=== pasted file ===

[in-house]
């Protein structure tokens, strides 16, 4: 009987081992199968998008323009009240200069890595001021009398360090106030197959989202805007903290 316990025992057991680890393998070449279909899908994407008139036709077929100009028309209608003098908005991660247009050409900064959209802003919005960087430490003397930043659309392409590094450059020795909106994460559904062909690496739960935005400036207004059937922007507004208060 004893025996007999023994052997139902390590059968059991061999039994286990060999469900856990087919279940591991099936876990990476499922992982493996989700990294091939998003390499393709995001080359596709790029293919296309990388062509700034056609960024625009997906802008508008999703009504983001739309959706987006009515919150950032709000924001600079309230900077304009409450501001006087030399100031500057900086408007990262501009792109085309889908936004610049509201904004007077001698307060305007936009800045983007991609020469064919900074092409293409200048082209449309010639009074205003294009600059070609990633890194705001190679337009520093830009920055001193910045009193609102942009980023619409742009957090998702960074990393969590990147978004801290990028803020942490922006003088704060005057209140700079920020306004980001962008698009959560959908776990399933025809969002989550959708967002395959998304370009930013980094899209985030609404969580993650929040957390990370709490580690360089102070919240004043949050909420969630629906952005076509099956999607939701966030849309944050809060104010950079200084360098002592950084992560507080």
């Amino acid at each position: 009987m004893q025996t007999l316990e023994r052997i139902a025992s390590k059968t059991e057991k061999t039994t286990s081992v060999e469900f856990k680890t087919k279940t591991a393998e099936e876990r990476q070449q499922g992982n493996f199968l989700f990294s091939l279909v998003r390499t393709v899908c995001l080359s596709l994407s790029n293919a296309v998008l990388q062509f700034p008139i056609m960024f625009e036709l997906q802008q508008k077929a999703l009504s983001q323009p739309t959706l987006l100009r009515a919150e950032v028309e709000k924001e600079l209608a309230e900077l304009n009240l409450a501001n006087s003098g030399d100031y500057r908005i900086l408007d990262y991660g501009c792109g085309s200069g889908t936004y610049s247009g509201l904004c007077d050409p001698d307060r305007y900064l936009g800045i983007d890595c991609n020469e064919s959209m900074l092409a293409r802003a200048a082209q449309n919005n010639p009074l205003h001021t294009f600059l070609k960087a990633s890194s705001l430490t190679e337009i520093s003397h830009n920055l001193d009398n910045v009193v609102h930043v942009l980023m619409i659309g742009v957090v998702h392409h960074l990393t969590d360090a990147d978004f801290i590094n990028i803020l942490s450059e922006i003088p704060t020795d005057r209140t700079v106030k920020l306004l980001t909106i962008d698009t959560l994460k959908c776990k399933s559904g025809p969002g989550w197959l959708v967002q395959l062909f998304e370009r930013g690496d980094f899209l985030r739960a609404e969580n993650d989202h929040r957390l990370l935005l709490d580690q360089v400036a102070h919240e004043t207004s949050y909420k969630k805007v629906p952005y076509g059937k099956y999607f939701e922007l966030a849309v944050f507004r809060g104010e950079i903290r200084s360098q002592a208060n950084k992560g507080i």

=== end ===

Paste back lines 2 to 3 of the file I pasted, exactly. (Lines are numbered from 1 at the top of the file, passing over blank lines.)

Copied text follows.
């Protein structure tokens, strides 16, 4: 009987081992199968998008323009009240200069890595001021009398360090106030197959989202805007903290 316990025992057991680890393998070449279909899908994407008139036709077929100009028309209608003098908005991660247009050409900064959209802003919005960087430490003397930043659309392409590094450059020795909106994460559904062909690496739960935005400036207004059937922007507004208060 004893025996007999023994052997139902390590059968059991061999039994286990060999469900856990087919279940591991099936876990990476499922992982493996989700990294091939998003390499393709995001080359596709790029293919296309990388062509700034056609960024625009997906802008508008999703009504983001739309959706987006009515919150950032709000924001600079309230900077304009409450501001006087030399100031500057900086408007990262501009792109085309889908936004610049509201904004007077001698307060305007936009800045983007991609020469064919900074092409293409200048082209449309010639009074205003294009600059070609990633890194705001190679337009520093830009920055001193910045009193609102942009980023619409742009957090998702960074990393969590990147978004801290990028803020942490922006003088704060005057209140700079920020306004980001962008698009959560959908776990399933025809969002989550959708967002395959998304370009930013980094899209985030609404969580993650929040957390990370709490580690360089102070919240004043949050909420969630629906952005076509099956999607939701966030849309944050809060104010950079200084360098002592950084992560507080």
């Amino acid at each position: 009987m004893q025996t007999l316990e023994r052997i139902a025992s390590k059968t059991e057991k061999t039994t286990s081992v060999e469900f856990k680890t087919k279940t591991a393998e099936e876990r990476q070449q499922g992982n493996f199968l989700f990294s091939l279909v998003r390499t393709v899908c995001l080359s596709l994407s790029n293919a296309v998008l990388q062509f700034p008139i056609m960024f625009e036709l997906q802008q508008k077929a999703l009504s983001q323009p739309t959706l987006l100009r009515a919150e950032v028309e709000k924001e600079l209608a309230e900077l304009n009240l409450a501001n006087s003098g030399d100031y500057r908005i900086l408007d990262y991660g501009c792109g085309s200069g889908t936004y610049s247009g509201l904004c007077d050409p001698d307060r305007y900064l936009g800045i983007d890595c991609n020469e064919s959209m900074l092409a293409r802003a200048a082209q449309n919005n010639p009074l205003h001021t294009f600059l070609k960087a990633s890194s705001l430490t190679e337009i520093s003397h830009n920055l001193d009398n910045v009193v609102h930043v942009l980023m619409i659309g742009v957090v998702h392409h960074l990393t969590d360090a990147d978004f801290i590094n990028i803020l942490s450059e922006i003088p704060t020795d005057r209140t700079v106030k920020l306004l980001t909106i962008d698009t959560l994460k959908c776990k399933s559904g025809p969002g989550w197959l959708v967002q395959l062909f998304e370009r930013g690496d980094f899209l985030r739960a609404e969580n993650d989202h929040r957390l990370l935005l709490d580690q360089v400036a102070h919240e004043t207004s949050y909420k969630k805007v629906p952005y076509g059937k099956y999607f939701e922007l966030a849309v944050f507004r809060g104010e950079i903290r200084s360098q002592a208060n950084k992560g507080i």